In 2016, the World Energy Outlook reported that 1.2 billion people in the world did not have access to electricity; 95% of them being in Sub-Saharan Africa. As of July 2017, very few Sub-Saharan countries had more than 50% electricity access rates including Cote d’Ivoire, Cameroon, Ghana, South Africa, Namibia, Senegal, and Kenya.
Increasing access to electricity has the potential to boost economic growth in Africa. Environmentalists across the world are encouraging the use of innovative technology to produce energy in ways that do not lead to atmospheric pollution. Unlike many developed countries that have to dismantle existing power production equipment if they are to turn to clean energy, Africa stands in a perfect position to invest in clean energy without this kind of expense. It is against this background that Seedstars has partnered with Enel and seeks to promote innovative energy solutions in Africa with a focus on solar energy investments. The objective is to increase electricity access in rural Africa by promoting the use of renewable energy sources.
Climate Action notes that there are numerous opportunities for investing in energy technology innovation in Africa. In particular, reference is made to the increasing demand for electricity in the continent where more than 600 million people did not have electricity as of 2016. Moreover, Sub-Saharan Africa, with the exception of South Africa uses less energy than Spain, further illustrating the wide range of opportunities for investing in low carbon electricity generation.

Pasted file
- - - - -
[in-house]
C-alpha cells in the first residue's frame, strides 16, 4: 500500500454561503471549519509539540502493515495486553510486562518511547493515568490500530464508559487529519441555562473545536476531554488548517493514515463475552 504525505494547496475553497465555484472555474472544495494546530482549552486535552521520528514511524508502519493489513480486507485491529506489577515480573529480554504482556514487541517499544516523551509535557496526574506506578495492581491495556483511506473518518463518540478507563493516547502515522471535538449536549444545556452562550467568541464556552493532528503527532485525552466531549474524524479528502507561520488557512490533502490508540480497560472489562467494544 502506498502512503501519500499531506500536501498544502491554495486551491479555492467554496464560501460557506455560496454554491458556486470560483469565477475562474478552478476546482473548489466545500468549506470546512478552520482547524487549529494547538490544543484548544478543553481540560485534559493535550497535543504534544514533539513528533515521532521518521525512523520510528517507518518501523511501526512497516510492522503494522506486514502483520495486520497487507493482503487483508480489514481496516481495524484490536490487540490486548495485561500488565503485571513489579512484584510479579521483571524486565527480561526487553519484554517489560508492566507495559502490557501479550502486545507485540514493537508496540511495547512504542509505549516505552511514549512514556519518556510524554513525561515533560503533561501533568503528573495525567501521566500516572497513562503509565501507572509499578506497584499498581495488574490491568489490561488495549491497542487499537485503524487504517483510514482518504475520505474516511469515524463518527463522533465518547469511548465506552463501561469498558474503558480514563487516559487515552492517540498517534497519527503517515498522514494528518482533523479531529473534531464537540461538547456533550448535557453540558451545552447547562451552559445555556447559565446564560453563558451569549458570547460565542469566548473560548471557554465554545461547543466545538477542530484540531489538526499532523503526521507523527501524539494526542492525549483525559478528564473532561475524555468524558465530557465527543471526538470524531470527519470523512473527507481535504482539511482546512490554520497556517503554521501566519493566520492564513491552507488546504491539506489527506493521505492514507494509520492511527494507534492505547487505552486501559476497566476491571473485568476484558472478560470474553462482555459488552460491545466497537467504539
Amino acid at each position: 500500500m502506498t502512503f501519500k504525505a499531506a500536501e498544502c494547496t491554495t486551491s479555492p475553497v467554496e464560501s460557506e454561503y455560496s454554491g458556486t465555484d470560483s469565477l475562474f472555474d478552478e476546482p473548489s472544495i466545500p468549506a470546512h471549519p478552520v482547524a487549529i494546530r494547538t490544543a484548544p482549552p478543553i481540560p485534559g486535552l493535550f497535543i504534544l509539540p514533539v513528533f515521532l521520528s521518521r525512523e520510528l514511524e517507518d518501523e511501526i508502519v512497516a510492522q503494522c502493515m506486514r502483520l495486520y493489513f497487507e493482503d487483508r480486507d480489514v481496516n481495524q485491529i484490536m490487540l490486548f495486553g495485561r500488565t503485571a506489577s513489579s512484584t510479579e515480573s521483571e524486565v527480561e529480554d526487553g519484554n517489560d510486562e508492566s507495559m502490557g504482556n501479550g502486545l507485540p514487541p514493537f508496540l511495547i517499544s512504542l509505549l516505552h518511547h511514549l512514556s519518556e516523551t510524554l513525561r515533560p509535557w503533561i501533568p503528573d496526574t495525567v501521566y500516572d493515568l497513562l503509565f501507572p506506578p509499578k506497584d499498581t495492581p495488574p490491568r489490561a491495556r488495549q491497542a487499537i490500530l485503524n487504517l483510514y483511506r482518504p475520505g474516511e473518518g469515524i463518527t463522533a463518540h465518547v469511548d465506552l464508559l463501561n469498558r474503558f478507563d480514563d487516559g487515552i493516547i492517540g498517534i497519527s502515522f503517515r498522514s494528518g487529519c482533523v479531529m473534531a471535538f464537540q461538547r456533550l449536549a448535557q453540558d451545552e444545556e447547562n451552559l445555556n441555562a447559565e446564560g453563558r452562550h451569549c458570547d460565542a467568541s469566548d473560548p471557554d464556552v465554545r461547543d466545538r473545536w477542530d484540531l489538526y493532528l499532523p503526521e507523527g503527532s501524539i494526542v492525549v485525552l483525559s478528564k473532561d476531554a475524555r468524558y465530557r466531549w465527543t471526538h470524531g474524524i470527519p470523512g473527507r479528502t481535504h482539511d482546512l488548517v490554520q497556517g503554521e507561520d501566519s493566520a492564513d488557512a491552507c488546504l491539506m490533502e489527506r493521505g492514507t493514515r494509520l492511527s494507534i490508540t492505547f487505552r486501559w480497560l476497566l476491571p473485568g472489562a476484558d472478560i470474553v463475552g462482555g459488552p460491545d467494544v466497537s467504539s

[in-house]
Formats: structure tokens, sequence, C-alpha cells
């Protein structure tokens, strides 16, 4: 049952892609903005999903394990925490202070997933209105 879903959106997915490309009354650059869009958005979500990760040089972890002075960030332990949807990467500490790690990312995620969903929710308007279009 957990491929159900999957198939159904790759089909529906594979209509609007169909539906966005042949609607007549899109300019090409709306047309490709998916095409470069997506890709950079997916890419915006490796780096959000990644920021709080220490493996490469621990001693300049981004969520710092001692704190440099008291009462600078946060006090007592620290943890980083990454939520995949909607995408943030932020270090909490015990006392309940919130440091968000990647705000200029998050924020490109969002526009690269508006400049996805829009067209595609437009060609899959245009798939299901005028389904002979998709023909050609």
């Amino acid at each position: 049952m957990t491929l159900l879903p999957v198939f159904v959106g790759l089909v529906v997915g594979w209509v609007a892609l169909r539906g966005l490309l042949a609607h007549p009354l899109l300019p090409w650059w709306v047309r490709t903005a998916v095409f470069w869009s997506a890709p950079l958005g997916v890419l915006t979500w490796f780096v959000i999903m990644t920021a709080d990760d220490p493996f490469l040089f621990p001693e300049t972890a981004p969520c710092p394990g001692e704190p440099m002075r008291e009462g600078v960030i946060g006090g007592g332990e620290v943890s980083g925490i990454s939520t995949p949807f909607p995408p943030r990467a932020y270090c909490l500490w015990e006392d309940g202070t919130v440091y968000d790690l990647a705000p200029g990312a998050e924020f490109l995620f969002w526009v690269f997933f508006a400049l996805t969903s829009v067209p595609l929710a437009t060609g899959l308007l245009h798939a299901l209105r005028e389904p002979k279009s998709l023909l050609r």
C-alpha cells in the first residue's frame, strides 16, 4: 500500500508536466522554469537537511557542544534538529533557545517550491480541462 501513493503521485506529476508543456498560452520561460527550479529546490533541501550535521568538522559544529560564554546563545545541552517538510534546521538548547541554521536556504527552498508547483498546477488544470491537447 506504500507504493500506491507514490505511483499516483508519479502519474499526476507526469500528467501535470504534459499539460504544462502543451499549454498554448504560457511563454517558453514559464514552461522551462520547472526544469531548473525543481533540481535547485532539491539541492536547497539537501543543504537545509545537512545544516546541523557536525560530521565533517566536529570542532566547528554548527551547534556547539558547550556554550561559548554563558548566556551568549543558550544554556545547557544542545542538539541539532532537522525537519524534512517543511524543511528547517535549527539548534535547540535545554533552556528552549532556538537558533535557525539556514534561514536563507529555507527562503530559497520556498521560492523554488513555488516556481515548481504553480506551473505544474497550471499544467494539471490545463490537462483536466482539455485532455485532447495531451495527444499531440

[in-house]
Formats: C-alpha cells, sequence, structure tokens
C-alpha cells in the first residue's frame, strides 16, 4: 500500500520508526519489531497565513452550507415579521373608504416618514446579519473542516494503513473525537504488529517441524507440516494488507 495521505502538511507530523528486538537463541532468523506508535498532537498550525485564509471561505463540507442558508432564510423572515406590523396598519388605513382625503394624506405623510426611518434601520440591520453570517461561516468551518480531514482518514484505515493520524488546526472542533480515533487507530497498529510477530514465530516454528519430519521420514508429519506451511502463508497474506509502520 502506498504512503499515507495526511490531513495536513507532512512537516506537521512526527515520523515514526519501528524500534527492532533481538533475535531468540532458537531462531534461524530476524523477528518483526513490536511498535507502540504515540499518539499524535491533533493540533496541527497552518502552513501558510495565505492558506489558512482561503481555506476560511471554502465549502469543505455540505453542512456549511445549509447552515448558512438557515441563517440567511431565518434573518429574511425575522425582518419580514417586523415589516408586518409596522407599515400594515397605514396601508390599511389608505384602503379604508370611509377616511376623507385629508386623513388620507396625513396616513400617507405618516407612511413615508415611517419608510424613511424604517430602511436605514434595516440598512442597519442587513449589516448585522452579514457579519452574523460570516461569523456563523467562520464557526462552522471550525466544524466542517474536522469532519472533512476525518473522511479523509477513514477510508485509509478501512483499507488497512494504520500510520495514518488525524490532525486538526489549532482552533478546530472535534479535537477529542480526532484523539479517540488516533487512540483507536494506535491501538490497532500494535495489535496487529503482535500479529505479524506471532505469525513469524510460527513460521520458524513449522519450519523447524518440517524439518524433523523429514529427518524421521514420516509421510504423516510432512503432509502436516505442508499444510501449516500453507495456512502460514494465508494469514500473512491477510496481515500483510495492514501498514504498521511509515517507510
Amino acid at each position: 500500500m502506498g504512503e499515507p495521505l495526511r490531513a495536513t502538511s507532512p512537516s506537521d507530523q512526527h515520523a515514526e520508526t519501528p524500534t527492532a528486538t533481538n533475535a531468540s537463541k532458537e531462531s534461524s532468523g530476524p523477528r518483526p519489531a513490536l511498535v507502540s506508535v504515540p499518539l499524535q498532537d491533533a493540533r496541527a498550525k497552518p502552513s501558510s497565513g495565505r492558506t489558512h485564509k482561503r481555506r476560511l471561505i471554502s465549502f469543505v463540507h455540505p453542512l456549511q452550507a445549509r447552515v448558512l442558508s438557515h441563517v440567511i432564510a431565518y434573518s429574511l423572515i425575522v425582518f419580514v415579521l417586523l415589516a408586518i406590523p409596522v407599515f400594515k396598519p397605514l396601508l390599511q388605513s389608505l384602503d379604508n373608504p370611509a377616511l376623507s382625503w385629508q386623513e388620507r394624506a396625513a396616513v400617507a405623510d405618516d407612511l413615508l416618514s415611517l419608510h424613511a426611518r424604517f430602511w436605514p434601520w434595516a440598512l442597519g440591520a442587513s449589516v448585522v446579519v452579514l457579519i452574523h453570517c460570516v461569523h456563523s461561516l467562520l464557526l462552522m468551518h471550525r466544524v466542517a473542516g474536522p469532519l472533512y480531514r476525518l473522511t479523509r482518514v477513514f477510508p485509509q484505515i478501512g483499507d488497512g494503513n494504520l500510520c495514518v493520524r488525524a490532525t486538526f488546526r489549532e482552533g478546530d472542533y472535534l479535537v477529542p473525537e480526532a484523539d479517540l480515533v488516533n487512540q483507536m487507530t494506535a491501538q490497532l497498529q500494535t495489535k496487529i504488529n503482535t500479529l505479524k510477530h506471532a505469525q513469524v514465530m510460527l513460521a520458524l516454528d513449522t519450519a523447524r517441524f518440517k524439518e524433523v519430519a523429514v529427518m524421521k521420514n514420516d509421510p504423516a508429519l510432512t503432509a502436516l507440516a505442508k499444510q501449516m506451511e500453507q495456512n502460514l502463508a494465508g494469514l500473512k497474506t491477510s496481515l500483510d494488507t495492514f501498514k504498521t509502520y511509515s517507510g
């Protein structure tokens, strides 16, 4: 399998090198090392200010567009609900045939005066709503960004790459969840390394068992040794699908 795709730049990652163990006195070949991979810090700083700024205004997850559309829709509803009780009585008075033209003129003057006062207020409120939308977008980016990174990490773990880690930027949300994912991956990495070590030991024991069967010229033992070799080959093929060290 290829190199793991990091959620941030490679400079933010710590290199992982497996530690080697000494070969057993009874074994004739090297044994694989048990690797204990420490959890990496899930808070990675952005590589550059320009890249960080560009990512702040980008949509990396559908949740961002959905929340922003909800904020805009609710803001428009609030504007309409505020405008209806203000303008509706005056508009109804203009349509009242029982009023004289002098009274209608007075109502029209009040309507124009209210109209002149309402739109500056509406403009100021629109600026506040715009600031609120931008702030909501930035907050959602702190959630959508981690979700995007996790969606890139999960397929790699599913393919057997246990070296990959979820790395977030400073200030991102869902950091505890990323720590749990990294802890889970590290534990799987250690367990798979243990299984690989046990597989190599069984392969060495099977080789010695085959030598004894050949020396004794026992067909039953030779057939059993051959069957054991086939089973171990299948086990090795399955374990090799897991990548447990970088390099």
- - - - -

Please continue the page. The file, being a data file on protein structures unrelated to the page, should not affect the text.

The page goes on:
According to Oliver Andrews of the Africa Finance Corporation, technology leapfrogging can play a significant role in enabling Africa to bypass the less efficient infrastructure to directly plug into the renewable energy economy. He points out Ethiopia as a good example of countries that have made great progress in this regard, noting that the country plans to be a zero net emissions economy by 2027. This will need substantial investment in technology oriented electricity production such as solar generation.
The use of energy data analytics is gaining momentum in Africa where companies such as powerhive are using integrated software to gather energy usage and grid function data. The company’s approach focuses on collecting data to understand consumption patterns and then using this data to attract investments in micro grids. Powerhive has been able to use data to demonstrate the suitability of micro grids, as a result, its fully owned subsidiary was granted a concession to operate as the first privately owned utility in Kenya.
The use of energy data analytics to attract investors in renewable energy is a new concept in the world. However, big companies in the developing world including Africa are using technology to track and store energy consumption related data. They are leveraging the absence of existing infrastructure to introduce data collection technology when building the systems. This would be expensive in developed countries where it would be necessary to retrofit existing infrastructure.
The suitability of Africa for energy technology innovation and investment is further demonstrated by the fact the Democratic Republic of Congo is one of the two countries in the world that have been picked by DT X to pilot an innovative energy solution. Dubbed Aqua Energy 4.0, the project demonstrates the suitability of investing in innovative and sustainable energy production; therefore, it encourages investment in energy sector, particularly in Africa and the rest of the developing world.